Prakash Mathema, Chairman of the Least Developed Countries
We have seen a variety of possibilities placed on the table this week, but there has been a missed opportunity about what concrete steps could be taken. The work in next session needs to be more focused.
Alliance of Small Island States & LDC joint release
If we fail to act now, a vastly more expensive response will be required later, which will have profound implications for the scale and nature of obligations under the 2015 agreement. The costs of adapting to the impacts of climate change are already spiralling out of control, and thus need to be a bigger part of the ADP discussions.
For us, more delay will mean more floods, more famines, more storms, and inevitably, more deaths. To that end, it is essential we have another ADP session in September as well as a Ministerial level meeting at COP 19 in Warsaw that is geared to raising mitigation ambition. These meetings will be essential to get the necessary political commitments for lowering emissions.
VIDEO: UN climate chief Christiana Figueres
Arthur Runge-Metzger, Head of delegation, EU
People are taking this review [of mitigation pledges] much more seriously than before in order to be able to adjust. We need to build in a mechanism that allows us to ratchet up and react very quickly to the science, without having to start a new negotiation process from scratch.
Dr. Gary Theseira of Malaysia on behalf of the Like Minded Developing Countries (LMDC)
Instead of spearheading efforts to move the world away from climate disaster, developed countries have refused to take responsibility and jumped from one excuse to another. Phrases such as broader participation cannot be used as a cover developed country refusal to raise ambition.
Nevertheless, it’s not too late. Developed countries can still commit to bridging the mitigation and financing ambition gaps in the context of common but differentiated responsibilities and respective capabilities. The formula for a successful climate regime over the next two decades is simple. Leadership by developed countries now will lead to successful pre-2020 negotiations. Successful pre-2020 negotiations will lead to a successful post 2020 agreement.
Alden Meyer, Director of strategy and policy, Union of Concerned Scientists
Looking at this overall picture, world leaders are acting like Dr. Jekyll and Mr. Hyde. They are committing to keep temperatures under 2C while simultaneously going all out to increase fossil fuel production – even though we know that over half the world’s existing oil, coal, and gas reserves have to be left in the ground if we’re going to meet the temperature goal.
The main barrier to confronting the climate crisis isn’t lack of knowledge about the problem, nor is it the lack of cost-effective solutions. It’s the lack of political will by most world leaders to confront the special interests that have worked long and hard to block the path to a sustainable low-carbon future. Until this changes, we’re not going to see the action we need.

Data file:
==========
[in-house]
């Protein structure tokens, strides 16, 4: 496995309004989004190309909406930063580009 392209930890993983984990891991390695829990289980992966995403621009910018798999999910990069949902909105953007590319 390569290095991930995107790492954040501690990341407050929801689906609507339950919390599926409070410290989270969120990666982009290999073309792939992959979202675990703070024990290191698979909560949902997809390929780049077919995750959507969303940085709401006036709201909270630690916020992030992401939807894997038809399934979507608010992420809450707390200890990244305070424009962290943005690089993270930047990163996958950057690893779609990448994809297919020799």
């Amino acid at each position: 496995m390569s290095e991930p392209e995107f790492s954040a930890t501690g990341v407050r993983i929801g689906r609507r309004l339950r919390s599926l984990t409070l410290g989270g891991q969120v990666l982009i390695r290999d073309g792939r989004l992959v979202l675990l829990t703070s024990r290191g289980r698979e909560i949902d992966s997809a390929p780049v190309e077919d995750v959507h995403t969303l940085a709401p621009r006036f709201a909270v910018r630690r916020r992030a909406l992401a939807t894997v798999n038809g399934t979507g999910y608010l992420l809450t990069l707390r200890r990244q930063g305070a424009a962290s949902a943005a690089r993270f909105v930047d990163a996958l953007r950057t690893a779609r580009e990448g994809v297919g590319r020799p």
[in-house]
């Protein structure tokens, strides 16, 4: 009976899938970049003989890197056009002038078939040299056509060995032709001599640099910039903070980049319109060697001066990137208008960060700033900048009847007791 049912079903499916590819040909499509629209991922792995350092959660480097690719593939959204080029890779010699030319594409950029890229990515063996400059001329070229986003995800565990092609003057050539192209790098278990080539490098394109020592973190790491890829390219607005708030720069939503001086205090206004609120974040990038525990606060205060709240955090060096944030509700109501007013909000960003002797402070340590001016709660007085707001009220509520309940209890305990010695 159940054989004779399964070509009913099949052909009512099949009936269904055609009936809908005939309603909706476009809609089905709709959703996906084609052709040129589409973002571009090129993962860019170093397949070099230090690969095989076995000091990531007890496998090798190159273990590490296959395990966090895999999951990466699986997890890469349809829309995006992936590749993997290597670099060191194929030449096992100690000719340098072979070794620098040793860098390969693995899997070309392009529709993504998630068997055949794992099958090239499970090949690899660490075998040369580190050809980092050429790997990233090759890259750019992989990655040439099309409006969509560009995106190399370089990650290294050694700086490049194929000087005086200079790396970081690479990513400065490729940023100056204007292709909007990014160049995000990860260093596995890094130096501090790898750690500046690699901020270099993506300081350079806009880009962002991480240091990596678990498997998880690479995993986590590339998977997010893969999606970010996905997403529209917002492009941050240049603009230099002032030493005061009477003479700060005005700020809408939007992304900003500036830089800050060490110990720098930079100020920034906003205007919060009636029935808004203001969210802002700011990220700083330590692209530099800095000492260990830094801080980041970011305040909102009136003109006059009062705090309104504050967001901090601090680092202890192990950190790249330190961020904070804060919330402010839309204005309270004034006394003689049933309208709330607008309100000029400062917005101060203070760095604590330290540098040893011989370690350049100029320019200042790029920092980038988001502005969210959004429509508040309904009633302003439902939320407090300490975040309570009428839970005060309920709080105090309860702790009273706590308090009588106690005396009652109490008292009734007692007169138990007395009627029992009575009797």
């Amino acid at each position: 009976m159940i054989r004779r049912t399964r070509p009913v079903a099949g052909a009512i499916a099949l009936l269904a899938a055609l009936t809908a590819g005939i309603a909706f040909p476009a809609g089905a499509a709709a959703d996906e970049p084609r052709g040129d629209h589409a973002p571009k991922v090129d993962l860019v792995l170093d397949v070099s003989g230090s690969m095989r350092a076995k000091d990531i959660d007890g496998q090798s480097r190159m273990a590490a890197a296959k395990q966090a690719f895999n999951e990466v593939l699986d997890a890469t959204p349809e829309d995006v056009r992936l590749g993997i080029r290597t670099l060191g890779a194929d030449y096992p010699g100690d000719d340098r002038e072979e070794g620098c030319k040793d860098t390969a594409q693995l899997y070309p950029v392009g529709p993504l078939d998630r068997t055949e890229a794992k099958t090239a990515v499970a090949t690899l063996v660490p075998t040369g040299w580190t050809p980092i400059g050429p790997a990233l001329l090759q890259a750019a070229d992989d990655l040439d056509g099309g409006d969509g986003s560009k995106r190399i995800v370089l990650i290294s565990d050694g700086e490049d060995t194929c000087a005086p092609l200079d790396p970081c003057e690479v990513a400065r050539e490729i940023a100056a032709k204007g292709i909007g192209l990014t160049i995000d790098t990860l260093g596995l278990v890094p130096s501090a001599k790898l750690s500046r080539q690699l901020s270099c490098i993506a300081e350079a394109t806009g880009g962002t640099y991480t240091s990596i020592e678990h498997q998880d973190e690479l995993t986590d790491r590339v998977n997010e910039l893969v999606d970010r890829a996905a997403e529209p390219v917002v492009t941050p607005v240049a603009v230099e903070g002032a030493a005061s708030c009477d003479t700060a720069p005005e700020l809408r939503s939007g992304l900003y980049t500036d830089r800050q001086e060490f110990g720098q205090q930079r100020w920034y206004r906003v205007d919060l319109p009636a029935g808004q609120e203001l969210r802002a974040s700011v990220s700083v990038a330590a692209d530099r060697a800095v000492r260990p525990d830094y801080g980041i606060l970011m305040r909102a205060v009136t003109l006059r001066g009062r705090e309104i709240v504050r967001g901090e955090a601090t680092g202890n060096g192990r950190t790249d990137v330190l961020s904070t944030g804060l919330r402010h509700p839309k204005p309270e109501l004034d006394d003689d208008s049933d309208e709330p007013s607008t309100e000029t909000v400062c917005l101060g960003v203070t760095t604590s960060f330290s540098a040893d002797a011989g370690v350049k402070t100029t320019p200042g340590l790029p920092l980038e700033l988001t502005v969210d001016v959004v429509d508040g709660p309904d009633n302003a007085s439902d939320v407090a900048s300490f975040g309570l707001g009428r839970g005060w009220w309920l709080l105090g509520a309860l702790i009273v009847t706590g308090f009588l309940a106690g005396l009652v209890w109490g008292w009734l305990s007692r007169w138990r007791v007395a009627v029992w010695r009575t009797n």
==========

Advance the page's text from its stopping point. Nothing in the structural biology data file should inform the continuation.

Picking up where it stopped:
Brandon Wu, Senior Policy Analyst of ActionAid International
Red alert alarm bells are ringing in every corner of the globe – more droughts, more storms, more devastation because of climate change. This is a planetary emergency that is impacting the world’s poorest first. To answer this call developed countries must scale up public climate finance and engage in proposals for a strong international mechanism to address loss and damage.
Asad Rehman, Head of International Climate, of Friends of the Earth EWNI
This week atmospheric concentrations of carbon dioxide hit 400 parts per million, scientists suggest that to have a chance of limiting warming to well below 1.5C that number needs to be brought down to below 350. To bring climate pollution levels down, the negotiators in Bonn needed to have a serious focused conversation about how to stop the expansion of dirty energy.
Meena Raman, negotiation expert at Third World Network
The US proposal for the post-2020 agreement is a do-what-you-like deregulated system where no country compares its climate goals to science, its responsibility or the rest of the world and there is no check on action, only more talk. It would be laughable if it weren’t so frightening. It appears the US and its allies want to rename this the United Nations Framework Convention for Climate Conversations.
Mohamed Adow, senior adviser at Christian Aid
The glimmer of hope in these talks was an almost unanimous agreement from governments that the UN needs to take ‘equity’ considerations more seriously and decide on a way to define and allocate ‘fair shares’ of the required international effort.